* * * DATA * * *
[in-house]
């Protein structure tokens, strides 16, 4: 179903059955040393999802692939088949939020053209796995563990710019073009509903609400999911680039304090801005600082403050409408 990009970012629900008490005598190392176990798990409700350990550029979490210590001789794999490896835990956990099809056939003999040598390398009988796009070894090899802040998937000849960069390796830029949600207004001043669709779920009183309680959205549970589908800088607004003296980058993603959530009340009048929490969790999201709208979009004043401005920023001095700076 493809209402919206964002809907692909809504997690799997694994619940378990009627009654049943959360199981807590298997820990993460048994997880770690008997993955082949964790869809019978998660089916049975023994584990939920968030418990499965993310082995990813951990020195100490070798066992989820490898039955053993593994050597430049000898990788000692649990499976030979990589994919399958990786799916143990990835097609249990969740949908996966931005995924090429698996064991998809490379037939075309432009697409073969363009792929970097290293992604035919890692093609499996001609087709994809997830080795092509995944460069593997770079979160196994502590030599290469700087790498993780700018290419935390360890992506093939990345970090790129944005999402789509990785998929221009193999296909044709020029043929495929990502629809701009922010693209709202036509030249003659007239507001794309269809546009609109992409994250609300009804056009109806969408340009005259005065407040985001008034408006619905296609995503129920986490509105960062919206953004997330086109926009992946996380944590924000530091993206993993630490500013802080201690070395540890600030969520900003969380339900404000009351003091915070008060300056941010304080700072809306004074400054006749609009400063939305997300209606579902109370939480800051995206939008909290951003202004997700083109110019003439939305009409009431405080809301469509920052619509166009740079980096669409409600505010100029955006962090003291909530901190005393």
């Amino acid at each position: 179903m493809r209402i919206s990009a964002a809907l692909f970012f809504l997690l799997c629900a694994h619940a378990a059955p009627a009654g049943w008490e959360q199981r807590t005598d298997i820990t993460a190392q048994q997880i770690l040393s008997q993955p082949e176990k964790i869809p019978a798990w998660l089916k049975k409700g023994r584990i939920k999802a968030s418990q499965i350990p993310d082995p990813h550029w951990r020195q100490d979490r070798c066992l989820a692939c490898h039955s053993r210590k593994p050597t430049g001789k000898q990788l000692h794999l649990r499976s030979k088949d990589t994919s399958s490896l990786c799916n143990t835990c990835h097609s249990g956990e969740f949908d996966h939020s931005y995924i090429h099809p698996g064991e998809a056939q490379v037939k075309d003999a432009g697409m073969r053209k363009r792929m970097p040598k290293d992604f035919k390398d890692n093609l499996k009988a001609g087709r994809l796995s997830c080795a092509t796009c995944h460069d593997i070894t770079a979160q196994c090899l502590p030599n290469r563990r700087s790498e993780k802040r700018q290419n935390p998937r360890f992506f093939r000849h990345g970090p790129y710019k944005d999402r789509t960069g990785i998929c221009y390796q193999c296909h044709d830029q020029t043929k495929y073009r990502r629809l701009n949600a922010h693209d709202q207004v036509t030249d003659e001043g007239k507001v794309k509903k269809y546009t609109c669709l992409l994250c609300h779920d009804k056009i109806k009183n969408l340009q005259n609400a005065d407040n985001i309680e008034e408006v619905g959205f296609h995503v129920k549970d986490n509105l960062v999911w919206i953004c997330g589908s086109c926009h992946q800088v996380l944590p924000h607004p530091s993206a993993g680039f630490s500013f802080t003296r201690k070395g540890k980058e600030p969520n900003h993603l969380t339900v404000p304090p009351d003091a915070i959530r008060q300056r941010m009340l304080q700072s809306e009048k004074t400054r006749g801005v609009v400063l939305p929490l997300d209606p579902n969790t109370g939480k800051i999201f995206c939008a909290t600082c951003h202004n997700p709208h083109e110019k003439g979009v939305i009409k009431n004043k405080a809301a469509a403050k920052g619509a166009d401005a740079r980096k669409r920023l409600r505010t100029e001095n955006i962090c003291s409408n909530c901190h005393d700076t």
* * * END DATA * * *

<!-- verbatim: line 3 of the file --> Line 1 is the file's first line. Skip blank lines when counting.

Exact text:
């Amino acid at each position: 179903m493809r209402i919206s990009a964002a809907l692909f970012f809504l997690l799997c629900a694994h619940a378990a059955p009627a009654g049943w008490e959360q199981r807590t005598d298997i820990t993460a190392q048994q997880i770690l040393s008997q993955p082949e176990k964790i869809p019978a798990w998660l089916k049975k409700g023994r584990i939920k999802a968030s418990q499965i350990p993310d082995p990813h550029w951990r020195q100490d979490r070798c066992l989820a692939c490898h039955s053993r210590k593994p050597t430049g001789k000898q990788l000692h794999l649990r499976s030979k088949d990589t994919s399958s490896l990786c799916n143990t835990c990835h097609s249990g956990e969740f949908d996966h939020s931005y995924i090429h099809p698996g064991e998809a056939q490379v037939k075309d003999a432009g697409m073969r053209k363009r792929m970097p040598k290293d992604f035919k390398d890692n093609l499996k009988a001609g087709r994809l796995s997830c080795a092509t796009c995944h460069d593997i070894t770079a979160q196994c090899l502590p030599n290469r563990r700087s790498e993780k802040r700018q290419n935390p998937r360890f992506f093939r000849h990345g970090p790129y710019k944005d999402r789509t960069g990785i998929c221009y390796q193999c296909h044709d830029q020029t043929k495929y073009r990502r629809l701009n949600a922010h693209d709202q207004v036509t030249d003659e001043g007239k507001v794309k509903k269809y546009t609109c669709l992409l994250c609300h779920d009804k056009i109806k009183n969408l340009q005259n609400a005065d407040n985001i309680e008034e408006v619905g959205f296609h995503v129920k549970d986490n509105l960062v999911w919206i953004c997330g589908s086109c926009h992946q800088v996380l944590p924000h607004p530091s993206a993993g680039f630490s500013f802080t003296r201690k070395g540890k980058e600030p969520n900003h993603l969380t339900v404000p304090p009351d003091a915070i959530r008060q300056r941010m009340l304080q700072s809306e009048k004074t400054r006749g801005v609009v400063l939305p929490l997300d209606p579902n969790t109370g939480k800051i999201f995206c939008a909290t600082c951003h202004n997700p709208h083109e110019k003439g979009v939305i009409k009431n004043k405080a809301a469509a403050k920052g619509a166009d401005a740079r980096k669409r920023l409600r505010t100029e001095n955006i962090c003291s409408n909530c901190h005393d700076t």